The close circumstellar environment of Betelgeuse – V. Rotation velocity and molecular envelope properties from ALMA [SSA]

We observed Betelgeuse using ALMA’s extended configuration in band 7 (f~340 GHz, {\lambda}~0.88 mm), resulting in a very high angular resolution of 18 mas. Using a solid body rotation model of the 28SiO(v=2,J=8-7) line emission, we show that the supergiant is rotating with a projected equatorial velocity of v_eq sin i = 5.47 +/- 0.25 km/s at the equivalent continuum angular radius R_star = 29.50 +/- 0.14 mas. This corresponds to an angular rotation velocity of {\omega} sin i = (5.6 +/- 1.3) x 10^(-9) rad/s. The position angle of its north pole is PA = 48.0 +/- 3.5{\deg}. The rotation period of Betelgeuse is estimated to P/sin i = 36 +/- 8 years. The combination of our velocity measurement with previous observations in the ultraviolet shows that the chromosphere is co-rotating with the star up to a radius of ~10 au (45 mas or 1.5x the ALMA continuum radius). The coincidence of the position angle of the polar axis of Betelgeuse with that of the major ALMA continuum hot spot, a molecular plume, and a partial dust shell (from previous observations) suggests that focused mass loss is currently taking place in the polar region of the star. We propose that this hot spot corresponds to the location of a particularly strong “rogue” convection cell, which emits a focused molecular plume that subsequently condenses into dust at a few stellar radii. Rogue convection cells therefore appear to be an important factor shaping the anisotropic mass loss of red supergiants.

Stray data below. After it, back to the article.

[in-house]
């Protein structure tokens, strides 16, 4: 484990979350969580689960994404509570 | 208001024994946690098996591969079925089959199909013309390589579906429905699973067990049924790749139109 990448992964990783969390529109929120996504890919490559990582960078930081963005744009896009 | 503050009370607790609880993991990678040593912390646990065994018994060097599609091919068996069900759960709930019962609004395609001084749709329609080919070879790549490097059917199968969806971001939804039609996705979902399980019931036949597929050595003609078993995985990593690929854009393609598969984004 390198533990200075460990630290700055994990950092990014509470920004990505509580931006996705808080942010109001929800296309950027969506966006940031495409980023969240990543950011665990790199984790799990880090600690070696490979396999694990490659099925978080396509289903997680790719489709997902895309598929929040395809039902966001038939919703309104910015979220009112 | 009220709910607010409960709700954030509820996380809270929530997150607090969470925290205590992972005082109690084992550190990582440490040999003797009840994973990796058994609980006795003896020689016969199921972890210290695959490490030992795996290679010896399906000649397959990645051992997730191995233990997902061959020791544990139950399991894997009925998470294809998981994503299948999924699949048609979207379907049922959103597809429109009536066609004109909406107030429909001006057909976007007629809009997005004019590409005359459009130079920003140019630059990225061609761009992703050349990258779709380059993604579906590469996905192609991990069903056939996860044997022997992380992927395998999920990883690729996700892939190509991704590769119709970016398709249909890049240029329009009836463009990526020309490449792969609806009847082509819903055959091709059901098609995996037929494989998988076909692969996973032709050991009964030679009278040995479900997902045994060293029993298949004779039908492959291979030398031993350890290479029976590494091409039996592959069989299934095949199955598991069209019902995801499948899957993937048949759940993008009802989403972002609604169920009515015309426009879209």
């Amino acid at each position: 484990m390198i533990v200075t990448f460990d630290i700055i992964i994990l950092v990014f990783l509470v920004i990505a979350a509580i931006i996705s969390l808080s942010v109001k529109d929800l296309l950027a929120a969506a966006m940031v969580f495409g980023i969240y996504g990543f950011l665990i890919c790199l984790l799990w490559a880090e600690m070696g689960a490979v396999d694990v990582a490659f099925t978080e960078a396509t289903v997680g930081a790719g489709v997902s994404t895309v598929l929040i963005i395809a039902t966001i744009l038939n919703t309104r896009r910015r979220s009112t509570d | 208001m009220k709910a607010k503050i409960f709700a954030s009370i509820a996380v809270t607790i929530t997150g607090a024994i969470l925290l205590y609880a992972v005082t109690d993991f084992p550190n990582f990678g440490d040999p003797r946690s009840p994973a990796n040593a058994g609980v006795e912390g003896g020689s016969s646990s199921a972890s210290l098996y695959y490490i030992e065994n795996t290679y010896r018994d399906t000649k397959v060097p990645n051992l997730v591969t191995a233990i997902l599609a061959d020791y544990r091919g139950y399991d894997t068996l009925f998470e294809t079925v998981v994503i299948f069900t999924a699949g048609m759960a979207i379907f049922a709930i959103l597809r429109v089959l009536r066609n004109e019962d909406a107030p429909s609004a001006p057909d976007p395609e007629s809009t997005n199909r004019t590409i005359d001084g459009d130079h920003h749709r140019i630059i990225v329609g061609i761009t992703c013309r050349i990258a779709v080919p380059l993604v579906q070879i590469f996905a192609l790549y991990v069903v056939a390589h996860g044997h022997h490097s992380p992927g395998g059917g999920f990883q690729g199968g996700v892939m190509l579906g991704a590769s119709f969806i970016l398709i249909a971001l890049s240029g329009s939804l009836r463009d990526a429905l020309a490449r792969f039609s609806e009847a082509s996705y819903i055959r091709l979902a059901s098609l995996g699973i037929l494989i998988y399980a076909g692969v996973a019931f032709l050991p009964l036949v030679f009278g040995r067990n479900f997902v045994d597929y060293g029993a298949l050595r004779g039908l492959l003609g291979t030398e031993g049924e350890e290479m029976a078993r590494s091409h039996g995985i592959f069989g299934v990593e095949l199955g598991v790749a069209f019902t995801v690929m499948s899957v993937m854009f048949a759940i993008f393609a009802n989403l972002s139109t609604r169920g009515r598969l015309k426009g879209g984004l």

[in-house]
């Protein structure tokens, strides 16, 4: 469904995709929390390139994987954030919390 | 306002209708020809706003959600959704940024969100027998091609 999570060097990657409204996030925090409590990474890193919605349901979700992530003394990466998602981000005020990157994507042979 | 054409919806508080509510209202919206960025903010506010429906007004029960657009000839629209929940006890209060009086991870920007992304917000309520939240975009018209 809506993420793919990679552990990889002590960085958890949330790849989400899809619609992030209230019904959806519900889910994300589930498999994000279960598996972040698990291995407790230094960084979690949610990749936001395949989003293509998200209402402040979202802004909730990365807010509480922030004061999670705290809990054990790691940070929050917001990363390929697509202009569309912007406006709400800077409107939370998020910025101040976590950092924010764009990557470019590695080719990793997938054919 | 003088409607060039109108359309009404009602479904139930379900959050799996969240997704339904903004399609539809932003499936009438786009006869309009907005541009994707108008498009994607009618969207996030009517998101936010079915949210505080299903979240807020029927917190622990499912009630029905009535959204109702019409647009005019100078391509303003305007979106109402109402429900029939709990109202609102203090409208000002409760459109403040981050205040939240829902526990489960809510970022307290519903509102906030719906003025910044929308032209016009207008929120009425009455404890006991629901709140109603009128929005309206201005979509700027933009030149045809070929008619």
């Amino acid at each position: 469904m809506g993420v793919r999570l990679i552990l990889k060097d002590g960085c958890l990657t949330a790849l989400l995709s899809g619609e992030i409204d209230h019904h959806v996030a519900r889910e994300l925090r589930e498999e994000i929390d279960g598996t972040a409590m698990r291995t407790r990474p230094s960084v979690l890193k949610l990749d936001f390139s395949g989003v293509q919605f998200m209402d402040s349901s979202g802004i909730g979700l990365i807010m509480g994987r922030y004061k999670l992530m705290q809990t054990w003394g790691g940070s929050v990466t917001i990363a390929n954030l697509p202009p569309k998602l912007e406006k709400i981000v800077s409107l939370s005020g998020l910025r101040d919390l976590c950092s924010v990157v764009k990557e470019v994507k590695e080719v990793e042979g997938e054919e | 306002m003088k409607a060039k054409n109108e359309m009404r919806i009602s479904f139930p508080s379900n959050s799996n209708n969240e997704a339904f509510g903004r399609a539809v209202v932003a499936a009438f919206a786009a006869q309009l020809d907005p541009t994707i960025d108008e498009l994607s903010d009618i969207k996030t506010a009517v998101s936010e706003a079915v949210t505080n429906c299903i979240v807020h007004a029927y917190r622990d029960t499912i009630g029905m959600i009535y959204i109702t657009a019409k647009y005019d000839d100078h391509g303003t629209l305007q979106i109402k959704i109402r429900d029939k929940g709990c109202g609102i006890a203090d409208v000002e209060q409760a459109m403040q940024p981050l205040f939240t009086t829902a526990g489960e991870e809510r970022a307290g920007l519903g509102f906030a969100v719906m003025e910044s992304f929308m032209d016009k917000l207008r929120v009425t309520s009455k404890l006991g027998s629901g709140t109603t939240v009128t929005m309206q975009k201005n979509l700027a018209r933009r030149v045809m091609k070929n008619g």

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P. Kervella, L. Decin, A. Richards, et. al.
Thu, 23 Nov 17

Comments: 18 pages, 19 figures, accepted for publication in A&A